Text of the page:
• Visit the sites of the seven wonders of the world
  • Learn where all the important political (or museum, or trade centres or...) strutures are located
  • Drop by the top ten tourist locations in Europe

You could press a button and zoom! Off you go, learning while watching the Earth spin in front of you while the tour guide informs you what you're looking at.

Less ambitiously, a list of significant landmarks could be created and some easy way to search and jump to them provided. Neat.

[Incidently check out the hotspot finder that has screen grabs of locations found in World Wind.]

And what about adding some form of charting overlay functionality? Wouldn't it be cool to see a bar graph extending out of the Earth for major locations - and the length of that bar represented population. Or number of homeless per thousand. Or average wage. Life expectancy. Perhaps pie graphs could hover over each state in a country breaking down how that state voted in an election. Imagine being able to somehow hook World Wind to Excel so you could modify those graphs dynamically!

Maybe instead of graphs you could colour the towns/states/countries. So a red country could represent high unemployment and green low. What a great way to visualise geographic data!

What about reducing the World Wind app into a component that could easily be plugged into, and controlled from, other applications? Imagine your favourite instant messenger embedding such a component to show you where the person(s) you're communicating with are located. And of course, your friend's local time and weather could also be displayed so you know if you've woken them up in the middle of a stormy night.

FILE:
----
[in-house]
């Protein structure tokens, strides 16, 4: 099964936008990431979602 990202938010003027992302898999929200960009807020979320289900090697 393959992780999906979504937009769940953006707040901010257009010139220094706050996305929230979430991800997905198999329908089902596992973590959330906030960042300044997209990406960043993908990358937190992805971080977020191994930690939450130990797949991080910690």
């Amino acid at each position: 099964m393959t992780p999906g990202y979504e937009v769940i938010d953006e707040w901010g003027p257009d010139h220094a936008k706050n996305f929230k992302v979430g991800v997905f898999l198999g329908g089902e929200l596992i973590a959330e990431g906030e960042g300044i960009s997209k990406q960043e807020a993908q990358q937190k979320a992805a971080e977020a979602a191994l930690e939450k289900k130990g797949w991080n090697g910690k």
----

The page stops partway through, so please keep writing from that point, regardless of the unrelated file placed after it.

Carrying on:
How about performing a trace route and plotting the lines as your packet travels from location to location?

Imagine a souped-up telephone directory - you perform a search for someone and bam, the embedded World Wind rotates and zooms in to show their house. (Actually that's kinda spooky)

What about integrating it with airplane flights? You could type in a flight number and see the start and end locations. If you added some way to represent time then you could even see where the flight is expected to be at any specifed time during it's flight (and hey! You could even 'look' underneath the airplane's location to see what's below.).

Take it one step further - why not plan holidays with World Wind aided software? All of your flights could be chosen with it (imagine the lines drawing over the Earth as you 'simulate' your flights from country to country) and you could use the software to look around your destinations, picking the interesting places to walk to from the detailed satellite images.